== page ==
Investors voting with their dollars seem to reflect this view as short haul, point-to-point airlines such as Southwest Airlines (-4.01%) have remained exceedingly resilient, and is now the most valuable U.S. airline by market cap at US$18.8 billion, more than three times the value of American Airlines (US$5.7 billion).
While the big network carriers are likely to survive due to government-backed loans and grants and capital raised in the private markets, others will not.
If and when the government money runs out, consolidation and bankruptcies will come.
And with plans to downsize (or rightsize) sharply, laying off thousands of employees, the airlines that do survive the pandemic will look dramatically different from the ones going into it.
2. The World's Biggest Chipmaker Isn't Who You Think It Is
Mention CPUs and Intel is usually the first name that comes to mind. But on Wednesday, for the first time since 2014, Nvidia, which makes high-end graphics processing chips, overtook Intel in market cap.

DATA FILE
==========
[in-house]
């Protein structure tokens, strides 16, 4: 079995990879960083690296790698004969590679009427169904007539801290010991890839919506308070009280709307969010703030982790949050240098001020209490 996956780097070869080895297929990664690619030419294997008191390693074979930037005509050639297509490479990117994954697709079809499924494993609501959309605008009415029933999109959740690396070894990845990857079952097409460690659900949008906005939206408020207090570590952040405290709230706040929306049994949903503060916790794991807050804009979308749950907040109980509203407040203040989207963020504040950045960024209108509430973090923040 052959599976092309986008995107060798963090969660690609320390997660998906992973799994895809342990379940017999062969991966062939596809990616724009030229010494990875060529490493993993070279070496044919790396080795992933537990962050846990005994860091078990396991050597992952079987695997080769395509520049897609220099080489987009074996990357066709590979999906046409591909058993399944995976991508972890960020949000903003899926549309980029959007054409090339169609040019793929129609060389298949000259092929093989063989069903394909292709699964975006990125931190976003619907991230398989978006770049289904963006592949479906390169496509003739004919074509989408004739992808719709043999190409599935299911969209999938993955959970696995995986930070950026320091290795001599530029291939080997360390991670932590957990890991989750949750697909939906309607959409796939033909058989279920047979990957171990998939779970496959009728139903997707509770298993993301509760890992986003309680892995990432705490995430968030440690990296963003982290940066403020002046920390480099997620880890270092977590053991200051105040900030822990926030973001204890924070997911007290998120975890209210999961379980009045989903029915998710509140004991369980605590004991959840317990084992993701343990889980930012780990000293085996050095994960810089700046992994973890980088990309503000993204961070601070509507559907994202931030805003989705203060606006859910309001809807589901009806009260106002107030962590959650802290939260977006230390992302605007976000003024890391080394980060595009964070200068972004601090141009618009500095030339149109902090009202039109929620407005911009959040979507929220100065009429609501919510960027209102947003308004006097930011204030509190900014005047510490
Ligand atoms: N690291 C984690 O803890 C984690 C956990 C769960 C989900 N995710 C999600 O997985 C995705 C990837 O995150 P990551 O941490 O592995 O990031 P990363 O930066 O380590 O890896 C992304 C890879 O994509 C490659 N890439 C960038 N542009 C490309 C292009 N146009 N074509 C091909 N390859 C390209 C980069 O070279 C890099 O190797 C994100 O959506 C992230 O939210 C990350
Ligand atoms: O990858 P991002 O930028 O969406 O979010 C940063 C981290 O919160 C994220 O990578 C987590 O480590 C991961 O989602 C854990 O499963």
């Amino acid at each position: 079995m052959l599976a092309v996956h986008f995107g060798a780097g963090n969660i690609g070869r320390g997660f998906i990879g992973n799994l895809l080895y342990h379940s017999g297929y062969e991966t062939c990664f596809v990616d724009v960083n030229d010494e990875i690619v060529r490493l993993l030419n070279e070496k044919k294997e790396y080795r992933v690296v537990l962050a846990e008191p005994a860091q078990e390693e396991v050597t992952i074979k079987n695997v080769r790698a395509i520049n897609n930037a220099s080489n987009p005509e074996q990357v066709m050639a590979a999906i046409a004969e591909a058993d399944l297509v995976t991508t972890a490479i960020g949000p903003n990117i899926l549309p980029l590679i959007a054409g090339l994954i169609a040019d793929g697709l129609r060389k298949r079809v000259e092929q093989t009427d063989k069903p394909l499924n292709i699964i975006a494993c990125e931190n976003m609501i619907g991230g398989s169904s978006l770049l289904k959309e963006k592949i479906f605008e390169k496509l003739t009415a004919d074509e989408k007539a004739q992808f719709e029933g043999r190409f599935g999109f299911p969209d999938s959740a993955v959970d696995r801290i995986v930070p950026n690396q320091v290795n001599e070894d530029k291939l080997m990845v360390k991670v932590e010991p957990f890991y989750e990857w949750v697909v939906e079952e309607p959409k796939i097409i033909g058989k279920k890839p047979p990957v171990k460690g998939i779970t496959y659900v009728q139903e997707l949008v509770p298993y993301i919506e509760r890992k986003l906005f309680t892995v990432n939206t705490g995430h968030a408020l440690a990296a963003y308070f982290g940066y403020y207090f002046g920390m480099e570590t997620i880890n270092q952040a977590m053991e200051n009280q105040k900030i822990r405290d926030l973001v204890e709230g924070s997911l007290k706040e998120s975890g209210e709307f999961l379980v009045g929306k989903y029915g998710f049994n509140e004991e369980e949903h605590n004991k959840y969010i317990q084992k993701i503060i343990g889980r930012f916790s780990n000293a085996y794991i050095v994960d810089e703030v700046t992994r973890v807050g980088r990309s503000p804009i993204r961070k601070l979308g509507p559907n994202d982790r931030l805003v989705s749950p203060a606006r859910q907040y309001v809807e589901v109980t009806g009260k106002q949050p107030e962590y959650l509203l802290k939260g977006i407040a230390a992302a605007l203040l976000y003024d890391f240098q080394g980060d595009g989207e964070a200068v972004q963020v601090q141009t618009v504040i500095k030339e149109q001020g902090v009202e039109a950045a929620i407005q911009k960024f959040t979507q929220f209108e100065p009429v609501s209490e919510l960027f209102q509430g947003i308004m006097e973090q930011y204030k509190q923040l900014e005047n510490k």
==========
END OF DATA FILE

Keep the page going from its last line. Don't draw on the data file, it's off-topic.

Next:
And 2020 has been a stellar year for Nvidia, which has seen its shares rise some 74% in a year when Intel slipped 2%.
Part of this has to do with technology.
While clock speeds for Intel CPUs have stalled, Nvidia has rolled out revolutionary new chips which are more capable than ever to manage bleeding edge requirements for artificial intelligence and deep learning.
Intel chipsets have been at the heart of PCs, laptops and Macs for as far back as anyone can remember, but the limited innovation has not allowed the company to break through.
Adding to Intel's headache is AMD's (+7.16%) high-
Intel has struggled of late, failing to breakthrough to increase its chip speeds at a time when Nvidia's graphics cards have moved from strength to strength, first with the GTX series and then with RTX.